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Man admits to impersonating general on helicopter flight

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RALEIGH (AP) — A North Carolina man pleaded guilty Tuesday to impersonating a three-star Army general last year when he landed a chartered helicopter at a technology company and claimed to be on a mission authorized by the president.

The point of Christian Desgroux's high-flying deception was to impress a female acquaintance who worked at the company, federal agents say. Still, the strange episode last November was taken seriously enough that anti-terrorism investigators joined the case.

Desgroux, 58, pleaded guilty to one count of pretending to be a military officer, which carries up to three years in prison. His defense attorney, however, said federal guidelines call for no more than six months' incarceration. His sentencing is scheduled for July.

U.S. District Judge Terrence Boyle seemed taken aback as a prosecutor explained how Desgroux landed unexpectedly in the chartered helicopter at the sprawling corporate campus of SAS Institute in Cary.

"It just came out of the sky?" the judge asked, later rephrasing the question as if in disbelief: "An unannounced helicopter arrives at the site?"

Boyle also asked how Desgroux, who worked at home as a car mechanic, afforded the $2,800 cost of the chartered helicopter flight.

"How did he pay for it? Did he put it on a credit card?" the judge asked.

Boyle also found Desgroux competent to proceed with the case on the recommendation of federal prison officials who oversaw a psychological examination. The judge declined a request by defense attorney Andrew McCoppin to release Desgroux, who's been incarcerated about five months. Instead, the judge will wait for a report from probation officials.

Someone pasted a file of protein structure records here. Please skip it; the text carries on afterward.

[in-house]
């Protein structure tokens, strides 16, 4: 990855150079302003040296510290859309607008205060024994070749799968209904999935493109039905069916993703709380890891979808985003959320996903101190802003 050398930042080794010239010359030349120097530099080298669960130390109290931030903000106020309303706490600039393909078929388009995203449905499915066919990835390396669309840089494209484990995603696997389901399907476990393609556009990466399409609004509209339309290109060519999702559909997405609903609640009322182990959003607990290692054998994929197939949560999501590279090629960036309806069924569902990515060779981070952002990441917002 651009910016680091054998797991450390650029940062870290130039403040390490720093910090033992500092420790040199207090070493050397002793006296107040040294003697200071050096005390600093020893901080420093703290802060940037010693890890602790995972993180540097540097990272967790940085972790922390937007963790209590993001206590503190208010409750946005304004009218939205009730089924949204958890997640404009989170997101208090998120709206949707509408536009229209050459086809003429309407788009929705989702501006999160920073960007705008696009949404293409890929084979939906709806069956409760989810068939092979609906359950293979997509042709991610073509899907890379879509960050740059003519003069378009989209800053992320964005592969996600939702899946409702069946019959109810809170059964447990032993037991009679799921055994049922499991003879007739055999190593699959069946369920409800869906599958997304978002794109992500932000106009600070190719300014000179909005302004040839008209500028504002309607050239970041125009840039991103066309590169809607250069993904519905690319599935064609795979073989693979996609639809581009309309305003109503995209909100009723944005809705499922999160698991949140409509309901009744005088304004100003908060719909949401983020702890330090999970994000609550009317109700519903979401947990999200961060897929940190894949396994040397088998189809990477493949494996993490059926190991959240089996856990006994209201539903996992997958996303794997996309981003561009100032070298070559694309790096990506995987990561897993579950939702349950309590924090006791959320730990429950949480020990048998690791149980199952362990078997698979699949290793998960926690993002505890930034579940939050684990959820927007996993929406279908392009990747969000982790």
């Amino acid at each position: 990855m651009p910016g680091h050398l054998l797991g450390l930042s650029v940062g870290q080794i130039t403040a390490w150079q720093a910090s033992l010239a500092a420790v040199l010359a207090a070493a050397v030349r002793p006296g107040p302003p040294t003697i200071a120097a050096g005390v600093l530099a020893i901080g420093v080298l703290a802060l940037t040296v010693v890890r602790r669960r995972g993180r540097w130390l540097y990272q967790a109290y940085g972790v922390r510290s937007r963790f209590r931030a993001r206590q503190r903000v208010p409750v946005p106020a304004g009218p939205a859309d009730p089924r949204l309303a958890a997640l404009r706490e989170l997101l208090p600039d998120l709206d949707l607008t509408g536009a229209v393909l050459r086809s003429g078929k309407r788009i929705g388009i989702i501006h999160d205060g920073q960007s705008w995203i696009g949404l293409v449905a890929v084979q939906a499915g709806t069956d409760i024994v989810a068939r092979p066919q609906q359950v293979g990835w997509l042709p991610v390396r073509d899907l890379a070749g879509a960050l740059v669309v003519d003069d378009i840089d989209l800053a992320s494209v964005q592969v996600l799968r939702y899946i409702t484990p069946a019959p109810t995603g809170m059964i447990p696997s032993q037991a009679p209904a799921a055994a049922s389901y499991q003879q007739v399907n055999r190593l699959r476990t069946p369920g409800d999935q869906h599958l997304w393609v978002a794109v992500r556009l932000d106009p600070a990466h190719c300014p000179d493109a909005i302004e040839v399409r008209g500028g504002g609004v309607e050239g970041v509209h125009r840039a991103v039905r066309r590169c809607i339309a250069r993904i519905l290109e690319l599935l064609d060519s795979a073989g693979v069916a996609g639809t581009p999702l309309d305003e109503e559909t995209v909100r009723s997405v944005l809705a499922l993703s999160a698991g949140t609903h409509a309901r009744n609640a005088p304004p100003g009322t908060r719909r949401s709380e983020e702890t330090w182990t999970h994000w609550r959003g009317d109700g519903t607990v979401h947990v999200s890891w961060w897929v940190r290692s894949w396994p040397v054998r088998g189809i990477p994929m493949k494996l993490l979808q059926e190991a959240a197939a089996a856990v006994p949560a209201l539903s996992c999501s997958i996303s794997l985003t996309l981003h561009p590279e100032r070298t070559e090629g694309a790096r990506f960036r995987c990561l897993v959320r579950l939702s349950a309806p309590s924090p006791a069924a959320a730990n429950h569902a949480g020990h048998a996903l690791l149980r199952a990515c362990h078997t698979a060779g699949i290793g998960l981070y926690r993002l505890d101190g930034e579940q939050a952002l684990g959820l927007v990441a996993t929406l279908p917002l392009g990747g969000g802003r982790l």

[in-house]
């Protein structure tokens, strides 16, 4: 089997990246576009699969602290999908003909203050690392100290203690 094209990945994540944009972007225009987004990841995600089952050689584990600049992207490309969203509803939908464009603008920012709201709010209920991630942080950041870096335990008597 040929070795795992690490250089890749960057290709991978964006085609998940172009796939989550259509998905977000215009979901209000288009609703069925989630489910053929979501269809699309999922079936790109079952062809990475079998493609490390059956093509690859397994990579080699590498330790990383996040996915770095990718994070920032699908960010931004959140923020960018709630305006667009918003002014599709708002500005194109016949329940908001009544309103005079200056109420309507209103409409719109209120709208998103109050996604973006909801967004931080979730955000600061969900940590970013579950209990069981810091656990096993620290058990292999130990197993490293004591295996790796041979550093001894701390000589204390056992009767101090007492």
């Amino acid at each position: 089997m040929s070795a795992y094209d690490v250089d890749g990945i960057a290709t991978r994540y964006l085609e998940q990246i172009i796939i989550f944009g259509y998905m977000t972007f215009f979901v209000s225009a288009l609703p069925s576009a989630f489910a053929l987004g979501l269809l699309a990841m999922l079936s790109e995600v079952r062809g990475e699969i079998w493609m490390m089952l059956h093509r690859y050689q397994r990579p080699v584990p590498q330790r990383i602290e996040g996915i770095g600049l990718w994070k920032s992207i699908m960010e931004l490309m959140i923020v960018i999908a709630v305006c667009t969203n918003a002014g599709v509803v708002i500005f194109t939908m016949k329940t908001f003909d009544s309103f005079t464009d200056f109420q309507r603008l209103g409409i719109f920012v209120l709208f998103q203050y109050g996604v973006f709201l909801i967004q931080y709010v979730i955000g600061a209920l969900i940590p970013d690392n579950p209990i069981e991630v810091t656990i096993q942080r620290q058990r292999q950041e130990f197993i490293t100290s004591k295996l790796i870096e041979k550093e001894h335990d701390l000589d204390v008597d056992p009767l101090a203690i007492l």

Wearing an orange prison jumpsuit, the defendant spoke softly as he answered the judge's questions before entering his plea.

McCoppin said in court that his client has mental health problems that previously led to his being committed multiple times. But the attorney said the issues don't rise to the level of undermining the defendant's competency to enter a guilty plea. McCoppin declined to elaborate on his client's mental health when asked after the hearing.

Desgroux, a native of Chile, has lived in the Raleigh area for several decades and became a U.S. citizen in 2016.

It was around sunset last Nov. 6 when the helicopter landed on a soccer field at SAS headquarters, and Desgroux stepped out wearing a military battle uniform implying the rank of Army lieutenant general, according to authorities. Federal agents say Desgroux told a security officer he was there to pick up a female employee and take her to Fort Bragg for a classified briefing authorized by President Donald Trump.

Homeland Security Special Agent Tony Bell testified earlier this year that Desgroux saluted security officers and some saluted him back.

The woman did have a visit planned with Desgroux, but expected him to arrive by car. Instead, they went on a 30-minute helicopter ride around Raleigh. Bell has said that Desgroux wanted a romantic relationship with the woman, but that she was married.

She and the pilot appear to have been swept up in Desgroux's strange behavior and were not charged.

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